The Iconic Case To The Heirs Of The Sultan Of Sulu vs. Malaysia

Published date05 January 2023
Subject MatterCorporate/Commercial Law, Litigation, Mediation & Arbitration, Corporate and Company Law, Contracts and Commercial Law, Arbitration & Dispute Resolution
Law FirmQueritius
AuthorMr Wojciech Sadowski and Marcin J. Menkes

Both the outcome of that matter and the chain of events that led to it, are simply astounding, and - it is submitted here - wrong at every possible level.

The factual background of the case dates back to the colonial times of Borneo. In 1878, the Sultan of Sulu, who was then the sovereign over certain territories that are now part of Malaysia, issued a document granting the coastal territory in Sabah, along with certain islands, to Messrs. Alfred Dent and Baron de Overbeck, for perpetual lease, including the right to 'profit from its minerals, forest products and animals'. In exchange, they promised to pay an annual rent of 5000, and then 5300 pesos, to the Sultan. The two gentlemen subsequently formed the British North Borneo Company, a company chartered in the Victorian Great Britain, which took over the management of the leased territory. In 1903 the Sultan of Sulu and the British North Borneo Company reconfirmed the 1878 agreement by way of a deed.

After the devastation of the area during the World War II, the British North Borneo Company assigned all the rights and obligations under the 1878 and 1903 instruments to the British Crown in 1946. One year later, the British Government, fearing that its effective control over the Sabah region could result in political tensions, decided to search for the Sultan of Sulu heirs and resumed payments under the 1878 agreement. In 1963, the state of Malaysia was formed. Its territories included the province of Sabah. Malaysia continued to pay a yearly nominal rent to the heirs of the Sultan until 2013, when the payments stopped due to a military conflict. Malaysia had intended to resume the payments in 2020, but by then the arbitration instituted by the heirs of the Sultan of Sulu was already in full swing.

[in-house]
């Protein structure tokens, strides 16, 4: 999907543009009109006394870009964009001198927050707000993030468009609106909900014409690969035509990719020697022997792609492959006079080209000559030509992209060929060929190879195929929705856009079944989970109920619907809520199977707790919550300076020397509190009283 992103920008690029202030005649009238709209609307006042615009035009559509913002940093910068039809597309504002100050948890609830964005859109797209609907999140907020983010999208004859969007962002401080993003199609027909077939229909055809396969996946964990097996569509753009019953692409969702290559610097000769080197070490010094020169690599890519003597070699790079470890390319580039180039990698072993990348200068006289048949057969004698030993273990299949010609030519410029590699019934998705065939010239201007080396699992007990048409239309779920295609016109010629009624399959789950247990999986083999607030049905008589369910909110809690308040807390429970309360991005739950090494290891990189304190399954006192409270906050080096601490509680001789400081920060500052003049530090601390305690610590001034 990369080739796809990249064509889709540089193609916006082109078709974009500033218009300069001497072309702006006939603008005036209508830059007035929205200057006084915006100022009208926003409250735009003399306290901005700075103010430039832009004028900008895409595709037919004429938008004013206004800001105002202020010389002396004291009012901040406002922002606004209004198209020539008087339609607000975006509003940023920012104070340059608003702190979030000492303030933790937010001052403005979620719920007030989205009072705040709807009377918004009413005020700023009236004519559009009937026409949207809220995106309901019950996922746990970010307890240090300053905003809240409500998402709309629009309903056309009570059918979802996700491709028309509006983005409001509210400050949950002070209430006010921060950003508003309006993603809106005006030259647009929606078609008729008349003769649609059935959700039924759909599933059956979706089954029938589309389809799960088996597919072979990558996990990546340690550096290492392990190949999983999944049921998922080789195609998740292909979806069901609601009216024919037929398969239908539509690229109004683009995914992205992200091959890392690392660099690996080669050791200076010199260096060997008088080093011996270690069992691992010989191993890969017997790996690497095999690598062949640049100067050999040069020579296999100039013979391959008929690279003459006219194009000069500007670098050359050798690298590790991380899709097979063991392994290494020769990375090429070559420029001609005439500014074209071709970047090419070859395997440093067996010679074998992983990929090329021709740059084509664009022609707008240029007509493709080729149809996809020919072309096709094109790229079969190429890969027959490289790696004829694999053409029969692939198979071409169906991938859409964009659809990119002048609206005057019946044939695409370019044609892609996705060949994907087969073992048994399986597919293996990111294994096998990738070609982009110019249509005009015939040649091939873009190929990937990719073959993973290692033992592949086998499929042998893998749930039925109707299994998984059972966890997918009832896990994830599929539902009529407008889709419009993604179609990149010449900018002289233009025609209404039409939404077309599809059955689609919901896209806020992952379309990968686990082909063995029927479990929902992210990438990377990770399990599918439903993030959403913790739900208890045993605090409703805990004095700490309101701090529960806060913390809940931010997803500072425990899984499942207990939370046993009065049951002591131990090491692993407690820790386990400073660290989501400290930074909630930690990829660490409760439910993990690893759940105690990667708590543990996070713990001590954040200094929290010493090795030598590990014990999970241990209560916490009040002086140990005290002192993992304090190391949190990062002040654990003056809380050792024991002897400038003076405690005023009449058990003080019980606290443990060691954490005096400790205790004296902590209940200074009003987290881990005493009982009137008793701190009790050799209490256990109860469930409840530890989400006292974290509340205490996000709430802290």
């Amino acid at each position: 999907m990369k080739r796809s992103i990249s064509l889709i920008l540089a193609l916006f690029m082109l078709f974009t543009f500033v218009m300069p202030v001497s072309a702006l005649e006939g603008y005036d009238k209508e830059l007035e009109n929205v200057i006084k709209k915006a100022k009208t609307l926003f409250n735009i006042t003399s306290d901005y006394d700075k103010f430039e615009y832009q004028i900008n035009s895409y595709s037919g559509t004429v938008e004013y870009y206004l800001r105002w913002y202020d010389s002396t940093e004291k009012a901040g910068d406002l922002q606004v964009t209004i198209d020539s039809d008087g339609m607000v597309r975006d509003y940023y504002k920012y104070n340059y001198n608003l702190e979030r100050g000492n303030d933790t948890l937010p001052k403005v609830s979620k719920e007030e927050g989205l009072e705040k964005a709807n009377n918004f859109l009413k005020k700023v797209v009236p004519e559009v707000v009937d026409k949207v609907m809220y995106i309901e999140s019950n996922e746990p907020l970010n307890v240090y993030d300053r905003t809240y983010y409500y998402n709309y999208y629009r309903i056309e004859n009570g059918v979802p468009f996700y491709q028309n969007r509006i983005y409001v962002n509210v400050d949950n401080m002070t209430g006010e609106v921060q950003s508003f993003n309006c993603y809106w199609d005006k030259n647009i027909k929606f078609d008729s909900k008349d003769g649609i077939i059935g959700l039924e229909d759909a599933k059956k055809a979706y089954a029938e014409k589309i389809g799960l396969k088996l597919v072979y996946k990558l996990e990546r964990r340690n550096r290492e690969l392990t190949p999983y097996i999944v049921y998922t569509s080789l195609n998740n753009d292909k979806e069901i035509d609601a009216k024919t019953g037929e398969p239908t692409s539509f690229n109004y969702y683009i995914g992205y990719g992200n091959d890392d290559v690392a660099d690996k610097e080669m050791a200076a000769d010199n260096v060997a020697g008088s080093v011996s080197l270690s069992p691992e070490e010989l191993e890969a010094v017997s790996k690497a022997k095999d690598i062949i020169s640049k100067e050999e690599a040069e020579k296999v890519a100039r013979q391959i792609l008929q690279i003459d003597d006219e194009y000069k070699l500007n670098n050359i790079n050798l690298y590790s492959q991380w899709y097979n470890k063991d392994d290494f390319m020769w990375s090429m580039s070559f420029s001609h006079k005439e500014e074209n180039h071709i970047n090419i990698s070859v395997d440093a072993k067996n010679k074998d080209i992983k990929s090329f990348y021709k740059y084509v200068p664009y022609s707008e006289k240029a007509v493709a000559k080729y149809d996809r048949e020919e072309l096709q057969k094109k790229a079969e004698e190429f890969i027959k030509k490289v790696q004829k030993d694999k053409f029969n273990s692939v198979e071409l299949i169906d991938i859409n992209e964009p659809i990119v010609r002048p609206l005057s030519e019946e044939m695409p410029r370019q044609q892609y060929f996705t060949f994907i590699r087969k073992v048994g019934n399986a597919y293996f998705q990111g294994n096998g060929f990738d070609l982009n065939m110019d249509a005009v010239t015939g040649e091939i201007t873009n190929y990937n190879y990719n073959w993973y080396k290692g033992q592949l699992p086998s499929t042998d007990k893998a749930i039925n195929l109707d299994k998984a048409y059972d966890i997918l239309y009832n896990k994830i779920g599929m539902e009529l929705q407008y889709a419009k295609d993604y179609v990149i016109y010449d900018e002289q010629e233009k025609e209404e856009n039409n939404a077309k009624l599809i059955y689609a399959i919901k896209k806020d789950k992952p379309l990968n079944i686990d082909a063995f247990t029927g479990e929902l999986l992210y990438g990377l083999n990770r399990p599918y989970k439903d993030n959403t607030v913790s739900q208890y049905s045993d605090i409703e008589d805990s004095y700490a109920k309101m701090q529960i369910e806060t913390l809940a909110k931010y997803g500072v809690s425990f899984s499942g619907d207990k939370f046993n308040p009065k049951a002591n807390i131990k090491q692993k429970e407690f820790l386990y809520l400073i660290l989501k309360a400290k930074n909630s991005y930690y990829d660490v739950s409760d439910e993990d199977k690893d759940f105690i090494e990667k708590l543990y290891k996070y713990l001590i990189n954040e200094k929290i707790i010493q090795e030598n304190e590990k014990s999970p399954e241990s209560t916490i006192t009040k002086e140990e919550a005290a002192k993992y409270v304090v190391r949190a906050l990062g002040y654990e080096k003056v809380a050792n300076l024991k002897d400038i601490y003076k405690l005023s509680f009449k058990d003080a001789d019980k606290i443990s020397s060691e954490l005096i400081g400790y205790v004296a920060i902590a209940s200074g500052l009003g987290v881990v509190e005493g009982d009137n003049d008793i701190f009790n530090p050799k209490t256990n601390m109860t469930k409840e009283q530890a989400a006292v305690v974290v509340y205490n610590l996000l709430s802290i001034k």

The claimants applied to a Spanish for the appointment of an arbitrator. The application was submitted under Article 15.3 of the Spanish Arbitration Act, which provides for the general power of the state courts to appoint an arbitrator 'if it results impossible to appoint an arbitrator according to the mechanism agreed by the Parties'.

The problem is that the validity of the arbitration agreement is highly questionable at best. The dispute settlement provision of the 1903 deed, which apparently was used by Claimants as the basis of their notice of arbitration, read: '(')Should there be any dispute, or reviving of all grievances of any kind, between us, and our heirs and successors, with Mr. Gustavus Baron de...

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